FIG. 2 shows an exploded perspective view taken from a left face of a housing of the LPG assist converter and regulator of the invention removed from the related and engine components of FIG. 1;
FIG. 3 shows an enlarged further exploded perspective view of the housing and one side of the LPG assist converter and regulator of FIG. 2:
FIG. 4 is an end plan view of a center portion of the LPG assist converter and regulator housing of FIG. 2, that is shown as including small arrows that illustrate the flow paths of LPG as it is enters in a liquid form and passes through the housing wherein the liquified gas is vaporized and flows from the converter and regulator from an LPG exhaust port, identified by arrow D, and travels to a turbo charger;
FIG. 5A is an end elevation sectional view taken along the line 5—5 of FIG. 4 of the housing interior showing the LPG inlet valve as being open and the LPG exhaust port as closed;
FIG. 5B is a view like that of FIG. 5A only showing the LPG inlet valve in a closed attitude and showing the LPG exhaust port in an open attitude; and
FIG. 6 is an enlarged sectional view taken within the like 6—6 of FIG. 5A showing the valve end of the LPG inlet valve body and seat, and showing the slope angles of the respective valve body end and seat, providing an interference fit therebetween.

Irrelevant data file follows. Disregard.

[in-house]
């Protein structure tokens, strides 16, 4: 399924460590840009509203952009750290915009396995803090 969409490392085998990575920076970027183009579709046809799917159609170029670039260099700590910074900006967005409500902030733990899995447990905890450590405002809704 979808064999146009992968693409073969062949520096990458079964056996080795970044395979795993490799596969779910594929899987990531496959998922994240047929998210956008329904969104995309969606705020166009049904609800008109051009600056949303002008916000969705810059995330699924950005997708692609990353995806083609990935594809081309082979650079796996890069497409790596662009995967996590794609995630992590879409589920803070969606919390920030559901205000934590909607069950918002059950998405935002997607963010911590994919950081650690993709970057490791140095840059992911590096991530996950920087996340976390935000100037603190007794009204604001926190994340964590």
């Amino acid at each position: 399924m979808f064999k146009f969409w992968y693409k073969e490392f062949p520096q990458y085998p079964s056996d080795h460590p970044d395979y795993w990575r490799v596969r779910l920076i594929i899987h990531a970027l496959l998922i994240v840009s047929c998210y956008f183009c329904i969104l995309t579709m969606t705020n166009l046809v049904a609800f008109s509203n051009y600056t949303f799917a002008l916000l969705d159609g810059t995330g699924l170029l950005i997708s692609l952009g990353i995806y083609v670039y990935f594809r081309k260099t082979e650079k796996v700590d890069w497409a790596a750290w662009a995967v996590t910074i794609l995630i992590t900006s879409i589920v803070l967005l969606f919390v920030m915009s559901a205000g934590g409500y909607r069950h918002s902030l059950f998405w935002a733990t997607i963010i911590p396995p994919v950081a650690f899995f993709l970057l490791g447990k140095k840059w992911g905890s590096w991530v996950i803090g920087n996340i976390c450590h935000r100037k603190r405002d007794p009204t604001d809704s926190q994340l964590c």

The present invention in a liquified petroleum gas (LPG) assist converter and regulator system 10, hereinafter referred to as converter and regulator 10, that provides for the fumigation of a volatile material, under vacuum pressure, that is passed into an intake air flow to an internal combustion engine, preferably a turbo charged diesel engine. Shown in FIGS. 2 through 5B, the converter and regulator 10 is shown as a component for mounting in an engine compartment of a vehicle here illustrated as a turbo charged diesel engine. The converter and regulator 10, as set out in detail below, includes a center body 20 that is ported and chambered to pass both flows of liquified petroleum gas and coolant from the diesel engine cooling system, with the heated coolant for heating the center body 20 interior to vaporize the flow of a liquified petroleum gas passed therethrough. Engine inlet and return hoses 11 a and 11 b provide for moving the hot engine coolant and, respectively, have fittings 12 and 13 stem ends 12 b and 13 b telescoped into their ends that receive hose clamps 14 secured therearound after threaded ends 12 a and 13 a of inlet and return hosed have been turned into threads of coolant ports 15 and 16, respectively, of the center body 20. The hoses 11 a and 11 b are for, respectively, conveying a hot engine coolant flow through inlet hose 11 a, with that flow, after passage through the converter and regulator 10, returned back to the engine coolant system through return hose 11 b. As shown in FIG. 1, the out and in flows of coolant from and to the engine coolant system are provided through hoses 17 a and 17 b, respectively, that are shown cut and receive Y fittings 18 a and 18 b, respectively, that are fitted into the hoses 17 a and 17 b cut ends and are secured therein, also by hose clamps 14. Each Y fitting 18 a and 18 b is shown as having a sloping tube 19 a and 19 b that includes a collared end that is to receive ends, respectively, of the inlet and return hoses 11 a and 11 b fitted thereover, that are also secured by hose clamps 14. Heated engine coolant is transferred through the converter and regulator 10 for vaporizing the liquified petroleum gas (LPG), hereinafter referred to as LPG, as set out hereinbelow.